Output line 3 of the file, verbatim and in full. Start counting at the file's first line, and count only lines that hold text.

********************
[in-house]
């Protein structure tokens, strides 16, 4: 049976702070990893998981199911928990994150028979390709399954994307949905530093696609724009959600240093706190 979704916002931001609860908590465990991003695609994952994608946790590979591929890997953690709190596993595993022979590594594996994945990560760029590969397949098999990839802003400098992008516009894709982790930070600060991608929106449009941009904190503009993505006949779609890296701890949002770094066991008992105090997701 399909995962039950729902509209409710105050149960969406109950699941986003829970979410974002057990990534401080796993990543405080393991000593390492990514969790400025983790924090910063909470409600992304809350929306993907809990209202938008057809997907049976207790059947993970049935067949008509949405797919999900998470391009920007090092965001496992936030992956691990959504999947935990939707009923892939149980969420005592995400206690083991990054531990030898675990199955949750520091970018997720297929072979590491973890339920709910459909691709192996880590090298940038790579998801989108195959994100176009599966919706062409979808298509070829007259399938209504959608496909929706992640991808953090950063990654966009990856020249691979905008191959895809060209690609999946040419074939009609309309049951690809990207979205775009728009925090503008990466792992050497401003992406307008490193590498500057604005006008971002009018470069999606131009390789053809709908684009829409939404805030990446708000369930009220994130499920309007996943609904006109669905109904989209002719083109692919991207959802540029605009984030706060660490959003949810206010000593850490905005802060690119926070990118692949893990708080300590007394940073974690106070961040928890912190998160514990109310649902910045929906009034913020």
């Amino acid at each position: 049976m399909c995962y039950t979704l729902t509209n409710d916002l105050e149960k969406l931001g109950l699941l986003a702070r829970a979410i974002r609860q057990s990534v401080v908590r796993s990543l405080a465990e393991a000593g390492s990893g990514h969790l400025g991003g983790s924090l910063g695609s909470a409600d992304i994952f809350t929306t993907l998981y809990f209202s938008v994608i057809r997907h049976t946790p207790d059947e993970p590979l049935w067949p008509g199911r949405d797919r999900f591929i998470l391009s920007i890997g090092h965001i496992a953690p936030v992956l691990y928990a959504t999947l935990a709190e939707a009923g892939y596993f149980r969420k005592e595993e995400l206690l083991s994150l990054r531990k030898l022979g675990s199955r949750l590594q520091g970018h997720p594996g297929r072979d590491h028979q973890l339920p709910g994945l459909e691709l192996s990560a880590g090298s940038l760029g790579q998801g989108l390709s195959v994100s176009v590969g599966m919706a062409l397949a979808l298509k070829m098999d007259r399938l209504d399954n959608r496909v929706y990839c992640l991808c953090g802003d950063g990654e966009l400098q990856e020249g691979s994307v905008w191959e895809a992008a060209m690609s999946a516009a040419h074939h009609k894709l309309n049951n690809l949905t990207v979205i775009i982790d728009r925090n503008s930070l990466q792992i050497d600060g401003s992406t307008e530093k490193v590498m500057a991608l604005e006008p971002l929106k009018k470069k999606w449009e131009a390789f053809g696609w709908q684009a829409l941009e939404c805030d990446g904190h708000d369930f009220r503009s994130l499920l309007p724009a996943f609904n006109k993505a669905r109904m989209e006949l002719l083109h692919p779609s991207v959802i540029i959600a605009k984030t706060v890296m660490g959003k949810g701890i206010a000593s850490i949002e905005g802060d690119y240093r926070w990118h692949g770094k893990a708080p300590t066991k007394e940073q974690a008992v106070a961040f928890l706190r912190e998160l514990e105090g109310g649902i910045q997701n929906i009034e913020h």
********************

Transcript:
């Amino acid at each position: 049976m399909c995962y039950t979704l729902t509209n409710d916002l105050e149960k969406l931001g109950l699941l986003a702070r829970a979410i974002r609860q057990s990534v401080v908590r796993s990543l405080a465990e393991a000593g390492s990893g990514h969790l400025g991003g983790s924090l910063g695609s909470a409600d992304i994952f809350t929306t993907l998981y809990f209202s938008v994608i057809r997907h049976t946790p207790d059947e993970p590979l049935w067949p008509g199911r949405d797919r999900f591929i998470l391009s920007i890997g090092h965001i496992a953690p936030v992956l691990y928990a959504t999947l935990a709190e939707a009923g892939y596993f149980r969420k005592e595993e995400l206690l083991s994150l990054r531990k030898l022979g675990s199955r949750l590594q520091g970018h997720p594996g297929r072979d590491h028979q973890l339920p709910g994945l459909e691709l192996s990560a880590g090298s940038l760029g790579q998801g989108l390709s195959v994100s176009v590969g599966m919706a062409l397949a979808l298509k070829m098999d007259r399938l209504d399954n959608r496909v929706y990839c992640l991808c953090g802003d950063g990654e966009l400098q990856e020249g691979s994307v905008w191959e895809a992008a060209m690609s999946a516009a040419h074939h009609k894709l309309n049951n690809l949905t990207v979205i775009i982790d728009r925090n503008s930070l990466q792992i050497d600060g401003s992406t307008e530093k490193v590498m500057a991608l604005e006008p971002l929106k009018k470069k999606w449009e131009a390789f053809g696609w709908q684009a829409l941009e939404c805030d990446g904190h708000d369930f009220r503009s994130l499920l309007p724009a996943f609904n006109k993505a669905r109904m989209e006949l002719l083109h692919p779609s991207v959802i540029i959600a605009k984030t706060v890296m660490g959003k949810g701890i206010a000593s850490i949002e905005g802060d690119y240093r926070w990118h692949g770094k893990a708080p300590t066991k007394e940073q974690a008992v106070a961040f928890l706190r912190e998160l514990e105090g109310g649902i910045q997701n929906i009034e913020h």